Oil Prices Surge as Supply Delays with COVID-19 Vacccine Arrival

LONDON: Oil prices firmed on Wednesday on hopes Organisation of the Petroleum Exporting Countries (OPEC) and its allies will delay a planned increase in oil output and after Pfizer said its Covid-19 vaccine was more effective than previously reported according to Reuters.

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Brent crude rose $0.82, or 1.9%, to $44.57 a barrel by 1211 GMT, while US West Texas Intermediate crude gained $0.76, or 1.8%, to $42.92.

Both contracts jumped by about $1 after Pfizer said on Wednesday final results from the late-stage trial of its vaccine showed it was 95% effective. Last week, it had put the efficacy at more than 90%.

Moderna Inc said on Monday that preliminary data for its vaccine also showed it was almost 95% effective.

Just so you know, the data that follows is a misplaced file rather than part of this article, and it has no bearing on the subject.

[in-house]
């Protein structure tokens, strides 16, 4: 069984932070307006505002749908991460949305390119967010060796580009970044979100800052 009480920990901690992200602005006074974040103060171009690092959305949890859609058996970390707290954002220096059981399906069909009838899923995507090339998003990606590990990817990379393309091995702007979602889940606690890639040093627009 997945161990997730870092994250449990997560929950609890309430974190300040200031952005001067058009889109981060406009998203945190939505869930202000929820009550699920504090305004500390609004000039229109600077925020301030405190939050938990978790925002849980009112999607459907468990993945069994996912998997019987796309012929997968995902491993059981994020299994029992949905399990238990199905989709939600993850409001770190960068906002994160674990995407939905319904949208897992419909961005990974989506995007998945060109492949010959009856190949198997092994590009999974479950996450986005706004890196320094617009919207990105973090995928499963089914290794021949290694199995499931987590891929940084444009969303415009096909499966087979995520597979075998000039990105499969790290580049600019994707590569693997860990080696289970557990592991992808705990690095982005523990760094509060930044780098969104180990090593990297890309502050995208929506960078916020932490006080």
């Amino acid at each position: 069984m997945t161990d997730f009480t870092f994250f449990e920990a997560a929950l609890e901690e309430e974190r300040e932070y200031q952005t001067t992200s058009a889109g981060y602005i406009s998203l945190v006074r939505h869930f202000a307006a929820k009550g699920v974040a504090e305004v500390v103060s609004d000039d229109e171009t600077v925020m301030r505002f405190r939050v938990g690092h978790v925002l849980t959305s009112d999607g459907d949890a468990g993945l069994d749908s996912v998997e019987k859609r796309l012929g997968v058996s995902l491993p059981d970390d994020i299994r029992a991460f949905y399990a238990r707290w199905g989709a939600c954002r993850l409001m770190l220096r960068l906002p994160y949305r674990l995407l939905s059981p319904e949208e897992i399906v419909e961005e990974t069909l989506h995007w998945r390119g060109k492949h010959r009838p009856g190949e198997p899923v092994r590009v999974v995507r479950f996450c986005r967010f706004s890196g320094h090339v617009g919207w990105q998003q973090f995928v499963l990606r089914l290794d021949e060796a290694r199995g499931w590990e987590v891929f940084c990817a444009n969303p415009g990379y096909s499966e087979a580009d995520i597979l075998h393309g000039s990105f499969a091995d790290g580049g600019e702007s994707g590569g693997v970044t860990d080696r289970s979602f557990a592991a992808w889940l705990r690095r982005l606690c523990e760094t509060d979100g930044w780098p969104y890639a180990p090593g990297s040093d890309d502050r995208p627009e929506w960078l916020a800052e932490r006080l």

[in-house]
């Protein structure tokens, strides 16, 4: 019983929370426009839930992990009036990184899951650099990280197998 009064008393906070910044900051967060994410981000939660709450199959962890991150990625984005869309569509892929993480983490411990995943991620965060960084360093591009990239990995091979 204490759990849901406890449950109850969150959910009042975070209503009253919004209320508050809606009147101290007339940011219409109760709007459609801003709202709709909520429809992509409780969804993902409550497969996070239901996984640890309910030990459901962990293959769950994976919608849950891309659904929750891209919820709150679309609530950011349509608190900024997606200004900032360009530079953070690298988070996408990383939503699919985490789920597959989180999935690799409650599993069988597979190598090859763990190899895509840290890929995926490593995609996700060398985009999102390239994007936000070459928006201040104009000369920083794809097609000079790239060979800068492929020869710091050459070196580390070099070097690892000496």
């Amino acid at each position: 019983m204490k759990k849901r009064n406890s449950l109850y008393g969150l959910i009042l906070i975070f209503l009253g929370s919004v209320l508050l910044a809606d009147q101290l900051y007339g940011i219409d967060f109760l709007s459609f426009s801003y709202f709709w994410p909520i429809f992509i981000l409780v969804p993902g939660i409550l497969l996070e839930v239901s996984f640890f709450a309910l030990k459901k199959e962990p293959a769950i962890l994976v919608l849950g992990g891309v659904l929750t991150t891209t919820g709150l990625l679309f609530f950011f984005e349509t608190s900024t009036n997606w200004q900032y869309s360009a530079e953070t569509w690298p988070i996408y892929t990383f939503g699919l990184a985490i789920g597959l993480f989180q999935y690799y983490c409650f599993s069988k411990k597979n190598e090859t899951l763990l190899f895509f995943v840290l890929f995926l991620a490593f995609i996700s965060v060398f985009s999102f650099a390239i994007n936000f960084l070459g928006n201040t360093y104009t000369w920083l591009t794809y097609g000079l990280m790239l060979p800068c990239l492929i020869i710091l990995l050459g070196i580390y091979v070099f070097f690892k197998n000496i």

“Oil prices are modestly rising on hopes that OPEC+ will decide to postpone its planned production increase in January and on the latest vaccine euphoria,” said Rystad Energy’s head of oil markets Bjornar Tonhaugen.

To tackle weaker energy demand amid a second wave of the pandemic, Saudi Arabia called on fellow members of the OPEC+ group to be flexible to meet market needs and to be ready to adjust their agreement on output cuts.

OPEC+, comprising OPEC, Russia and other producers, met on Tuesday but made no formal recommendation before the group’s full ministerial meeting on November 30-December 1 to discuss policy.

Members of OPEC+ are leaning towards delaying the current plan to boost output in January by 2 million barrels per day (bpd), sources have said. They are considering a possible delay of three or six months.

Crude prices recovered from an earlier slide after the American Petroleum Institute (API) said on Tuesday US crude stockpiles rose by 4.2 million barrels last week.

Official data from the Energy Information Administration is due to be released later on Wednesday.

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